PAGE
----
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The Comey memos. Photo: Susan Walsh/AP

President Trump "hasn't cooled off on" Deputy Attorney General Rod Rosenstein (who oversees the Mueller investigation) and could still fire him, according to a source close to Trump.

The source gave Axios a behind-the-scenes read on the latest thinking at the White House, which the source said is "in a defensive posture."

  • "Trump doesn't know exactly what to do with [Rosenstein]. They don't have a clean way to get rid of him. That's the problem."
  • But Rosenstein may be "about to be spit-roasted."
  • "I do think a case is being built against him [Rosenstein]. That's what Meadows and Jordan are doing." (Reps. Mark Meadows [R-N.C.] and Jim Jordan [R-Ohio], both members of the conservative House Freedom Caucus, met with Rosenstein on Monday to press him on the Russia and Clinton email probes, per the WashPost.)
  • On the addition of Rudy Giuliani to Trump's legal team: "The way it's been characterized by senior administration officials is that the president is frustrated and casting about. That's typical of him. He's done it before. He's upset, and the way he thinks more will happen is if new people are brought onto the scene."
  • "This is all Trump trying to move the ball and he thinks by having substitutions and additional players he'll do that. ... What he really needs is what he's not getting. He needs a lead lawyer who has the backing and resources of a large firm."

A possible White House addition, according to the source:

  • Another "senior lawyer is ... needed on the inside. There are indications that [White House counsel] Don McGahn would like to bring Emmet Flood [who represented Bill Clinton during impeachment] into the White House Counsel's office to help with the oversight and investigations work that is currently in play, and would likely intensify if the House was captured by Democrats." (In early March, the N.Y. Times reported that Trump was in discussions with Flood to help with the Mueller response.)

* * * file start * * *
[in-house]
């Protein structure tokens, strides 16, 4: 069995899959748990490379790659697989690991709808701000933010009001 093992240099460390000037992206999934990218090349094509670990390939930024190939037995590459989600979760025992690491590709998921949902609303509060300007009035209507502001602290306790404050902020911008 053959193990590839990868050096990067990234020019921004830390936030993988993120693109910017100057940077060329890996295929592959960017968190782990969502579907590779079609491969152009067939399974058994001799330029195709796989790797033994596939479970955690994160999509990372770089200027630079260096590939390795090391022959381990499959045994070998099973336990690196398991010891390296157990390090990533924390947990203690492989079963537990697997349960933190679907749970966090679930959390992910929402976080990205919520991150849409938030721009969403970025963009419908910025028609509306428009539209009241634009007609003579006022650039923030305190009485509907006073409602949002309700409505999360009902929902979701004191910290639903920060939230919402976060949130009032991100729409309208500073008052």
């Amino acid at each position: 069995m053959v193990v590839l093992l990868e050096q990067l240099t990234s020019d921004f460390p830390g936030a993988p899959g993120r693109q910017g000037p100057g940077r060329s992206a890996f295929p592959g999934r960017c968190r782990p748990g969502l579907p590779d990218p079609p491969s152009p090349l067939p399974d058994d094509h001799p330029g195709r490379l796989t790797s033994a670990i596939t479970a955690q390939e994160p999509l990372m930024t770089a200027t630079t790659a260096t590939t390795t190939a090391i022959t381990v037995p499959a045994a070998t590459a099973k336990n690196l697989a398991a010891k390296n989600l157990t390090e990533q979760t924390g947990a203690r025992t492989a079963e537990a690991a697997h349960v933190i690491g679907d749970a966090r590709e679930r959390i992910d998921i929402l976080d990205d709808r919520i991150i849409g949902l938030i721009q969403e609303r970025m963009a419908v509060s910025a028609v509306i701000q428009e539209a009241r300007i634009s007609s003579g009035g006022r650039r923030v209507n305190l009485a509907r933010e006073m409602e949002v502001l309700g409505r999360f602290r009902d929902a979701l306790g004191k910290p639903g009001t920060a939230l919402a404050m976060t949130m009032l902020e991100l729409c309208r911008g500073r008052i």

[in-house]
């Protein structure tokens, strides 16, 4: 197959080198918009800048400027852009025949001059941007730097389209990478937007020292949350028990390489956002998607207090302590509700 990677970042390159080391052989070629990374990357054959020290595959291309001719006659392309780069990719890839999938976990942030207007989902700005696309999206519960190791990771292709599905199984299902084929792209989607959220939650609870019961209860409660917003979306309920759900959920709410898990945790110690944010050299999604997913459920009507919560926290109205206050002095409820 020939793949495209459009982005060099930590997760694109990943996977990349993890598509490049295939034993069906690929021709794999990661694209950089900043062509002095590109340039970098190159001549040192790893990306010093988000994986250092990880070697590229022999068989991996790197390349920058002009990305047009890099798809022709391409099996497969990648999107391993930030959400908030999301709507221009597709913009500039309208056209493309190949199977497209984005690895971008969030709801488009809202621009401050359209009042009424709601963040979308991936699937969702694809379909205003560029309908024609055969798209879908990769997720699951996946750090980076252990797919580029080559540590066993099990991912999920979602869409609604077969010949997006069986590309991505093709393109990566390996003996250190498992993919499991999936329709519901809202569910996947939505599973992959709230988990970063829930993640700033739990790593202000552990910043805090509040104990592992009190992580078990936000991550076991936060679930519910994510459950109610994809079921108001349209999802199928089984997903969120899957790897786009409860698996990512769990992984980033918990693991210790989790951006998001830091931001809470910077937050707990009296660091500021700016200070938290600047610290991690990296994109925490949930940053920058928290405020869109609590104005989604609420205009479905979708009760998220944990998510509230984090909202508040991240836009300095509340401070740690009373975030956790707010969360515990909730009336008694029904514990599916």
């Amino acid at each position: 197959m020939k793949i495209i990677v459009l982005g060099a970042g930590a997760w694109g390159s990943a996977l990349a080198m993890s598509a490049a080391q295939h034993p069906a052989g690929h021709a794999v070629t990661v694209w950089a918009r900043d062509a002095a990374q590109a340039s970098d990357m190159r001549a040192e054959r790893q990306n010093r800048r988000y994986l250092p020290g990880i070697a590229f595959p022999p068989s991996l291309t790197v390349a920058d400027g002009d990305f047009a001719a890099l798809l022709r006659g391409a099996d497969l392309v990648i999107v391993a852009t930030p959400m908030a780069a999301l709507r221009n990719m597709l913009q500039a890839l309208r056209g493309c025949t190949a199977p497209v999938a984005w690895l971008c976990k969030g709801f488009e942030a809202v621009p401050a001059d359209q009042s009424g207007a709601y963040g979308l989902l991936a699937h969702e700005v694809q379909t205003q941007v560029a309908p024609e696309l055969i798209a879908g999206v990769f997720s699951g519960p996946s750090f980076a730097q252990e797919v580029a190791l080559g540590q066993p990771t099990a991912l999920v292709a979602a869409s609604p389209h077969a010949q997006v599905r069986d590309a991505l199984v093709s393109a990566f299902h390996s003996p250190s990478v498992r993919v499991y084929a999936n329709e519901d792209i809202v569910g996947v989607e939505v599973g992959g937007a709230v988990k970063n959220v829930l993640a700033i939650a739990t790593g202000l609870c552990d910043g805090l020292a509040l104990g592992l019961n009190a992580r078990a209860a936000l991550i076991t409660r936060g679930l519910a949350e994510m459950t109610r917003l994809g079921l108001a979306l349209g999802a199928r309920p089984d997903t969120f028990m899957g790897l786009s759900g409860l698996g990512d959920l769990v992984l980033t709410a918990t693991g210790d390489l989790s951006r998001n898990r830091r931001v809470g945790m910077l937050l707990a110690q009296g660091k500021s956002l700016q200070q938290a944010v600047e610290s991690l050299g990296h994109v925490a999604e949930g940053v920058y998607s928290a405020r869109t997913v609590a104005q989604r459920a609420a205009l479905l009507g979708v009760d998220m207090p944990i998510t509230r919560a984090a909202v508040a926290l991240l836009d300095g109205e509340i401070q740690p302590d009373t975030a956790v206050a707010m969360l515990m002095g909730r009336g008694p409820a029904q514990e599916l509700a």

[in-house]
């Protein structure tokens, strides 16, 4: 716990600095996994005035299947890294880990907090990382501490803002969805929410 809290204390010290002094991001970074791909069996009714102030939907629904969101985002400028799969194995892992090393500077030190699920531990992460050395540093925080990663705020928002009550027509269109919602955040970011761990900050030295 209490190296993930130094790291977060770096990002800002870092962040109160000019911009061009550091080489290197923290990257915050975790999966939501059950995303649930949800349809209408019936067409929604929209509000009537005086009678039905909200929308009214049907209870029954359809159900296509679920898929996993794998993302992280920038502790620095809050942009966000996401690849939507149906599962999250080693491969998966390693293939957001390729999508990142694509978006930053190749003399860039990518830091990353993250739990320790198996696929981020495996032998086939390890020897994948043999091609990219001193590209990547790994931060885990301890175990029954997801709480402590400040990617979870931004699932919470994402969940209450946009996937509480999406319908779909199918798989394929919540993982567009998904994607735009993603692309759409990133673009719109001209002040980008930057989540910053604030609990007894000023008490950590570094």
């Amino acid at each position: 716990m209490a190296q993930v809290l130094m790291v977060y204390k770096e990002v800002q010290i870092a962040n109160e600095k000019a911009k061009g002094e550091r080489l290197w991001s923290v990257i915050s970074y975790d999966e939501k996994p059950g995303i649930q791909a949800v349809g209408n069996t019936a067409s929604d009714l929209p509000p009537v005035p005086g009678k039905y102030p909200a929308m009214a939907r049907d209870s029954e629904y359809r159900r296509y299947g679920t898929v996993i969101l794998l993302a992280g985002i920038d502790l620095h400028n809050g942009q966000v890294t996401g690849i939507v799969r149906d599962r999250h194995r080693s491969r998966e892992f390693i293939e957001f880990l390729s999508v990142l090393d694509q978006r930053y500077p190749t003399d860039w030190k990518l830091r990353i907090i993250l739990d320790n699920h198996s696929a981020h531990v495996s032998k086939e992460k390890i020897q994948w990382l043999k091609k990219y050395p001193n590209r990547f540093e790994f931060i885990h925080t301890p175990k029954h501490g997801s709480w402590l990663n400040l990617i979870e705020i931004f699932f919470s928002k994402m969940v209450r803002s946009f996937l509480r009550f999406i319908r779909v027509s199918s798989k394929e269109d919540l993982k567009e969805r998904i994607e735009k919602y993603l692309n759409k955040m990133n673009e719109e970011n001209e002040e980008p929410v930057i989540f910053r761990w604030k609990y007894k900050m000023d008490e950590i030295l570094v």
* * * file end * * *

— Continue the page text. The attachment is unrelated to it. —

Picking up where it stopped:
Go deeper

Erica Pandey, author of @Work
56 mins ago - Economy & Business

What's really going on with the labor market

Source: YCharts

The labor market is showing some signs of improvement: Jobless claims fell to 730,000 — a dramatic drop from 841,000 the previous week. And the latest jobs report showed a pandemic-era low unemployment rate of 6.3%

But, but, but: That's not the full story, experts say.

Felix Salmon, author of Capital
1 hour ago - Economy & Business

Markets see rare convergence milestone

Expand chart
Data: YCharts; Chart: Axios Visuals

A milestone was reached in the markets Thursday: The yield on the 10-year Treasury note rose to match the dividend yield on the S&P 500

Why it matters: The two yields have been inverted since the beginning of last year, which is historically unusual.

Mike Allen, author of AM
2 hours ago - Economy & Business

First look: Business puts muscle behind Biden

Business Roundtable, the voice of America's top CEOs, today launched "Move the Needle," a campaign to support President Biden in rolling out COVID vaccines, increasing vaccine uptake and encouraging masks.

What they're saying: "Masks and vaccines are working. Now is the time to keep at it, overcome pandemic fatigue, and double down on the measures that will end this public health and economic crisis, said Business Roundtable president and CEO Josh Bolten.